Discography of Khovanshchina by Mussorgsky

Vasily Surikov (1848-1916): The Oldbelievers

I love Khovanschina very much. The music is a combination of Russian folk songs, religious chorales, moving arias and glowing orchestral splendour and presents us with a masterpiece of an altogether unprecedented beauty. The libretto, based on historical facts, tells of religious strife, struggles for power, political manipulations, sectarianism and a collective suicide. The chorus plays a fundamental role, but the six leading roles are also particularly well developed as to their individual psychological developments.

The opera had its premiere in 1886, in Rimsky-Korsakov’s abridged version: Mussorgsky had left the score unfinished. In 1959, Shostakovich orchestrated the original piano arrangement. That version, with the ending recomposed by Stravinsky, is almost always used nowadays.

Boris Khaikin

The conductor Boris Khaikin, who was very popular in the post-war Soviet Union, is mainly known for his recordings of Russian operas, including Khovanshchina.

He already recorded the opera in 1946, with the unsurpassed Mark Reizen as Dosifej.

Mark Reizen as Dosifey

For the curious: you can find the complete recording on YouTube.

In 1974, Khaikin recorded the opera again, this time with Alexander Ognivtsev as Dossifej, Aleksey Krivchenya as Chovansky and Vladislav Piavko as his son.
Golitsin was beautifully performed by Aleksey Maslennikov. Anyone still looking for an example of a tenor from the ‘old Russian school’? Listen to Maslennikov!

The real star of the recording, however, is Irina Arkhipova. As Marfa, she is absolutely unequalled in my opinion:

If you are used to Shostakovich’s instrumentation, Rimsky-Korsakov’s version feels a bit strange. More melodious, almost fairy-tale like. The overture could just as well have been an introduction to Shéhérazade. Rimsky-Korsakov has taken the sting out of it. Unintentionally, it makes you think of old films in which even the greatest misery has been put through the technicolour filter.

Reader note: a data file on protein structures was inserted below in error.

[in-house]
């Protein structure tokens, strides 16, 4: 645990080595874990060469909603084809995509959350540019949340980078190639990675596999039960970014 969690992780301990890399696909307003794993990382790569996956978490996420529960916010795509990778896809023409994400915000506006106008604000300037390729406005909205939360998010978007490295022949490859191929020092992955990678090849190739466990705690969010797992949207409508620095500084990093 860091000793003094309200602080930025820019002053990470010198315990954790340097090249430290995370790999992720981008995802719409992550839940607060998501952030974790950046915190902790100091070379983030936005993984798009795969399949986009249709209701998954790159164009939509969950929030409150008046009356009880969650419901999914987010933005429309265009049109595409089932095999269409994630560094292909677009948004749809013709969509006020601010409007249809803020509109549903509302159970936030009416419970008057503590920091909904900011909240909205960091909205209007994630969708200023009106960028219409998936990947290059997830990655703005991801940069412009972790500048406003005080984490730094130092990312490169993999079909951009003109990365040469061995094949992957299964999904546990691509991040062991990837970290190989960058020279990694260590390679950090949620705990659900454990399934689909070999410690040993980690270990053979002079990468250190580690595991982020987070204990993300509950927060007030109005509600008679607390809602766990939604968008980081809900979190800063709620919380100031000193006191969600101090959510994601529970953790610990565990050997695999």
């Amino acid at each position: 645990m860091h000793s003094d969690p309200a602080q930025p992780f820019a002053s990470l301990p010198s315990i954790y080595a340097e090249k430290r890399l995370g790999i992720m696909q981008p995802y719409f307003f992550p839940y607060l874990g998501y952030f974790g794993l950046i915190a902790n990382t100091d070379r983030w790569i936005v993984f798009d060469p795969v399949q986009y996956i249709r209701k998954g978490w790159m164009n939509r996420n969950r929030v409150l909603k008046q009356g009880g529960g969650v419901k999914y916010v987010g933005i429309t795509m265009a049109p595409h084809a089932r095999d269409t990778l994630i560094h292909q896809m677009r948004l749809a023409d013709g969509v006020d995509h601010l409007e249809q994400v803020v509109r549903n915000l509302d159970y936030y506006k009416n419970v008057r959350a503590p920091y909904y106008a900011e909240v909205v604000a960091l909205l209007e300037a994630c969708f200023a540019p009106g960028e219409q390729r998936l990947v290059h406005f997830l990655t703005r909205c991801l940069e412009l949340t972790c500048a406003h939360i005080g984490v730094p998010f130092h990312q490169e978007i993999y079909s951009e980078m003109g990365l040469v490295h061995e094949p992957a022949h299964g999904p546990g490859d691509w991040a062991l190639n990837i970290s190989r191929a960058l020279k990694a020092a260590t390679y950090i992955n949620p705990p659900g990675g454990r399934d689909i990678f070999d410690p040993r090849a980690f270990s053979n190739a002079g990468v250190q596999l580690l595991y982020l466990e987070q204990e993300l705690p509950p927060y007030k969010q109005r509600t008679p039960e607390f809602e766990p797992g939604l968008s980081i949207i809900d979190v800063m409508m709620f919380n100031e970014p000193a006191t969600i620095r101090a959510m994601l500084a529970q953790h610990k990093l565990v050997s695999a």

In this version, Marfa’s prophecy also sounds rather bland. Mild and not very threatening, which makes it difficult to understand Golitsin’s terrified reaction.

The recording is very clear, making every word easy to understand. (Melodia MEL CD 1001867)

Boris Leskovich

A year earlier, in 1973, Boris Leskovich conducted the opera in Rome. In Italian. Despite the fact that he used Shostakovich’s version, the result is rather light and it does not “smolder”anywhere. It also lacks the “width” in the overture, but that may also be due to the poor sound quality.

The soloists are fingerlickingly good: Cesare Siepi (Dosifej), Fiorenza Cossotto (Marfa), Elena Souliotis, Veriano Luchetti, Siegmund Nimsgern and the greatest Chovanski in history: Nicolai Ghiaurov.

As a bonus, you get the complete fifth act with Boris Christoff as Dosifej in a recording from 1958 conducted by Artur Rodziński. Also in Italian (Irene Companez’ Marfa sounds just like Azucena here), but with a significantly better sound quality. (BellaVoce BLV 107.402)